Chipmunks, like other animals, can be carriers of pests and diseases. Some of these are common, such as lice and mites. Other may be more dangerous. But before we get to that, let’s take a look at the matter at hand: Do chipmunks carry rabies? Are there any other diseases carried by chipmunks?
Let’s find out!
The Occurrence of Rabies in Chipmunks
According to the Center for Disease Control, chipmunks rarely suffer from rabies. Of course, this doesn’t mean they are immune to this frightening disease.
While there is limited scientific data on the occurrence of rabies in chipmunks there is at least one well documented instance of an infected Eastern chipmunks. It involved a case where a 5-year-old boy was bitten by a chipmunk in South Carolina. The study noted that the chipmunk had initially been caught by the family dog (this is a rare occurrence in itself since it is difficult for a dog to catch a healthy rodent). When the child picked up the chipmunk, he was bitten on the finger. The chipmunk was then killed and the specimen was submitted to the Bureau of Laboratories in South Carolina. This laboratory runs tests for rabies on the brains of feral rodents that have bitten human beings. In the case of this particular rodent, the tests revealed that it had been infected by the rabies virus.
This was the first time a chipmunk had been identified as a victim of the rabies virus. It was suggested that the virus may have been transmitted to the chipmunk through a rabid raccoon. The frequency of rabid raccoons in South Carolina is quite high.
The study concluded that this was a one-off case. On the whole, there have been very few reports of rabid chipmunks (and other rodents) at the Center of Diseases and Control (CDC). Rodents such as chipmunks do not pose a major threat in harboring the rabies virus in the United States. However, it was also pointed out that many laboratories avoid running tests on rodents for the rabies virus.
As a result, it is difficult to estimate the actual frequency of rodents infected by rabies. Nevertheless, logic states that if chipmunks were susceptible to the rabies virus and acted as a major reservoir for it, then more research would have naturally followed.
Other Diseases Carried by Chipmunks
Chipmunks may not get infected by rabies very often, but there are still plenty of other things to watch out for. These diseases are one of the major factors in chipmunk lifespan determination. Let’s take a look at some of the common diseases carried by chipmunks and what they can do:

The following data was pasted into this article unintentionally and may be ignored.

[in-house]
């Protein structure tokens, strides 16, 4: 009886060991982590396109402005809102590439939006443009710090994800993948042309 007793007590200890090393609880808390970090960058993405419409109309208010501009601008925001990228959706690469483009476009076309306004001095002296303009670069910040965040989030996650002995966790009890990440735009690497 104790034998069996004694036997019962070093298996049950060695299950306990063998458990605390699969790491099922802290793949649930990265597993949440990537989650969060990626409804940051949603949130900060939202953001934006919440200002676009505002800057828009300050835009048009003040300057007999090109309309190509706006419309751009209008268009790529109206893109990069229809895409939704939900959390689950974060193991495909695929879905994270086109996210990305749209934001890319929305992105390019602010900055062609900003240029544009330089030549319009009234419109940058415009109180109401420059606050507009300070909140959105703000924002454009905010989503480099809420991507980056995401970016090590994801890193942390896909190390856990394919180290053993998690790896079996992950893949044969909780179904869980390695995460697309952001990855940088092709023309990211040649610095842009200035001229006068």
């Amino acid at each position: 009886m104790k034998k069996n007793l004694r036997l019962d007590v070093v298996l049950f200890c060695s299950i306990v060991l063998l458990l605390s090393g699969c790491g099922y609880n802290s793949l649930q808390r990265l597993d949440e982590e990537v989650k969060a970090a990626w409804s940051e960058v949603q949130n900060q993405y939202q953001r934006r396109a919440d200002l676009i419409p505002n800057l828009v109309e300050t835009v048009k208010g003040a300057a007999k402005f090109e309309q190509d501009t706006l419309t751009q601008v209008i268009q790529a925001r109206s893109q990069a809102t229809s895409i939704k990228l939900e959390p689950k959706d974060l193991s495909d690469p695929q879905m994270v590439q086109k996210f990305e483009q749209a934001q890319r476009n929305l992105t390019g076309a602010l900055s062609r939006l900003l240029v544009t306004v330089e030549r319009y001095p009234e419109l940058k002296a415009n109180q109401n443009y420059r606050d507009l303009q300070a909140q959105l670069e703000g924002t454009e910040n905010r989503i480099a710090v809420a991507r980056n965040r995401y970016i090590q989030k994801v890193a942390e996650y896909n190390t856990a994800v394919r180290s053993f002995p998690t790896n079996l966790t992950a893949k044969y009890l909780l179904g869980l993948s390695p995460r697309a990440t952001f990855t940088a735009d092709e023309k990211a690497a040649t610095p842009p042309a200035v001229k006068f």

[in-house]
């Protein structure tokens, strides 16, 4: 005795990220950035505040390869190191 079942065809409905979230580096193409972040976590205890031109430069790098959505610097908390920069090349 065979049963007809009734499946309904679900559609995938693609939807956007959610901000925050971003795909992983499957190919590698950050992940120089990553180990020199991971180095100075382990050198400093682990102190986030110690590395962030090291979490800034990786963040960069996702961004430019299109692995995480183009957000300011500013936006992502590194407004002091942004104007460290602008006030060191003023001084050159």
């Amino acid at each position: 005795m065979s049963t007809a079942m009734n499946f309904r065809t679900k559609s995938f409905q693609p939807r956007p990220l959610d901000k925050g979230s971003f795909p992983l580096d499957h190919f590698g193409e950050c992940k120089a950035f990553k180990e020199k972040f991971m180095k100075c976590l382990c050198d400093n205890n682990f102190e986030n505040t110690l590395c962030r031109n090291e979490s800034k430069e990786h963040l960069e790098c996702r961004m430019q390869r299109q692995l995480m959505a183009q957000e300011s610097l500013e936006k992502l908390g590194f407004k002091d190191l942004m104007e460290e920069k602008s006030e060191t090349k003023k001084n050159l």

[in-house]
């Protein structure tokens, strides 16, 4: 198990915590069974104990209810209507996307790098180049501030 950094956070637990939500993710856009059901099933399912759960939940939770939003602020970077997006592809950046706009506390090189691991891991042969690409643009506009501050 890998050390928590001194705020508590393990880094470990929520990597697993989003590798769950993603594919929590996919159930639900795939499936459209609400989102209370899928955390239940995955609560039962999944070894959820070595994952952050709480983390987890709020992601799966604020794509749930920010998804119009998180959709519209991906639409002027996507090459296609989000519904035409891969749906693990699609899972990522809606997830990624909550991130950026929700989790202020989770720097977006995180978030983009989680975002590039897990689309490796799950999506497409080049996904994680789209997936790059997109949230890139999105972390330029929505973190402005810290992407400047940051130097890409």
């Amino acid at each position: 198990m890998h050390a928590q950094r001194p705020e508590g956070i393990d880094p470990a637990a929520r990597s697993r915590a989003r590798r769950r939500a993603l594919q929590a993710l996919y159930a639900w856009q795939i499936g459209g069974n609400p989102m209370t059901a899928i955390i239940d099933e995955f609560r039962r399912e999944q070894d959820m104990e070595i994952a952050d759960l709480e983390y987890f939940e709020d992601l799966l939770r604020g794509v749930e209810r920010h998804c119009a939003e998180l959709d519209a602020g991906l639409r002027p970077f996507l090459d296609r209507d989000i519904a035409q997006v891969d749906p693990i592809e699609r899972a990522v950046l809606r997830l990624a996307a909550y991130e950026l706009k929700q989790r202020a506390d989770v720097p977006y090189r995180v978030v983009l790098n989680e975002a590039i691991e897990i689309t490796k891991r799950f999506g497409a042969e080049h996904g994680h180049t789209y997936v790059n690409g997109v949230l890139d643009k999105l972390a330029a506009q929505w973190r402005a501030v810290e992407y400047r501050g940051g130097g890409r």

Chipmunks and some ground squirrels are also known to carry the plague. The disease is prevalent in California and you need to be cautious around rodents such as chipmunks that may be carrying it.
Plague can spread through direct contact with an infected chipmunk. Consequently, health officials in California have warned against feeding chipmunks and squirrels in these areas. You must avoid touching an injured, sick, or dead chipmunk as well. If you own a cat, then you must keep it away from these rodents. This is because cats pose a high risk of transmitting plague to humans.
Chipmunks have also been identified as carriers of Lyme disease. According to a study carried out at the University of Pennsylvania, chipmunks and shrews can carry Lyme disease. The study was conducted to challenge the common notion that mice are the biggest animal reservoir for this disease. Lyme disease is a bacterial disease that infects black-legged ticks. It can be transmitted to humans if they get bitten by an infected tick.
White-footed mice have long been associated as the primary carriers of the bacteria responsible for Lyme disease. They also act as a host of black-legged ticks. Consequently, they play a big role in the spread of Lyme disease. The disease gets spread when an immature tick ends up biting an infected mouse and then bites a human.
Now, as per the new study conducted in Pennsylvania, chipmunks are also responsible for 13 percent of the infected ticks. They act as carriers of the disease like the white-footed mice do. The research also pointed out that most vaccination strategies for Lyme disease are based on targeting mice. Given that other rodents such as short-tailed shrews, masked shrews, and chipmunks are also responsible for this disease, these strategies need to be revised.
Lyme disease can only be transmitted to humans through a tick’s bite, but you should still exercise caution when making direct contact with a chipmunk or other rodents.
Colorado Tick Fever
The Colorado Tick Fever is a disease that is caused by a virus. Chipmunks, ground squirrels, and other small mammals are common carriers of this virus. Like Lyme disease, the disease gets transferred to a tick when they bite a chipmunk. It is then transmitted to humans when they get bitten by the infected tick.
A bite from a chipmunk can cause you to develop some serious symptoms. If left untreated, it can cause an infection resulting in the permanent loss of skin and tissue. These infections are attributed to the chemicals present in a chipmunk’s saliva. You must consult a doctor immediately after a chipmunk bite and make note of any signs of infection such as oozing, redness, and swelling.
Chipmunks also act as hosts to mites and lice. These can easily be transferred to humans when they come in direct contact with them.
To Sum It Up
Chipmunks are not major carriers of the rabies virus. However, there are several other diseases carried by chipmunks. Most prominently, chipmunks can act as hosts for tick-borne diseases such as Lyme disease and Colorado Tick Fever. They are also known to carry the plague. You must exercise extreme caution when interacting with a chipmunk since it may be harboring a disease.